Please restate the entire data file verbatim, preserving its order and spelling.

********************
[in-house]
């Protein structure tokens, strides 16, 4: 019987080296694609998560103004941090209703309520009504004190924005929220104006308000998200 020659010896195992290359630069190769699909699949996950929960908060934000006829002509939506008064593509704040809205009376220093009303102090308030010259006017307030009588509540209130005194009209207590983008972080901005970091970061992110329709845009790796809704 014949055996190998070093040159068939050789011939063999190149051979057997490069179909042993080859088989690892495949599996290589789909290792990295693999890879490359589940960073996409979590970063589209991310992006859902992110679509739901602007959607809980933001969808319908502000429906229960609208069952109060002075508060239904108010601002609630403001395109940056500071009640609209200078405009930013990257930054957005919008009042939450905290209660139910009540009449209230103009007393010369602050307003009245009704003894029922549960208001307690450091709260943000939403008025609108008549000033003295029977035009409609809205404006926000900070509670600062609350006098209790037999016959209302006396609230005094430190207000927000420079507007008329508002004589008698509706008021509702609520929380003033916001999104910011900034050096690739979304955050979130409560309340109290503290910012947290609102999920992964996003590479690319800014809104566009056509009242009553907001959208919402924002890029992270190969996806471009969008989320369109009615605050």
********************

[in-house]
């Protein structure tokens, strides 16, 4: 019987080296694609998560103004941090209703309520009504004190924005929220104006308000998200 020659010896195992290359630069190769699909699949996950929960908060934000006829002509939506008064593509704040809205009376220093009303102090308030010259006017307030009588509540209130005194009209207590983008972080901005970091970061992110329709845009790796809704 014949055996190998070093040159068939050789011939063999190149051979057997490069179909042993080859088989690892495949599996290589789909290792990295693999890879490359589940960073996409979590970063589209991310992006859902992110679509739901602007959607809980933001969808319908502000429906229960609208069952109060002075508060239904108010601002609630403001395109940056500071009640609209200078405009930013990257930054957005919008009042939450905290209660139910009540009449209230103009007393010369602050307003009245009704003894029922549960208001307690450091709260943000939403008025609108008549000033003295029977035009409609809205404006926000900070509670600062609350006098209790037999016959209302006396609230005094430190207000927000420079507007008329508002004589008698509706008021509702609520929380003033916001999104910011900034050096690739979304955050979130409560309340109290503290910012947290609102999920992964996003590479690319800014809104566009056509009242009553907001959208919402924002890029992270190969996806471009969008989320369109009615605050």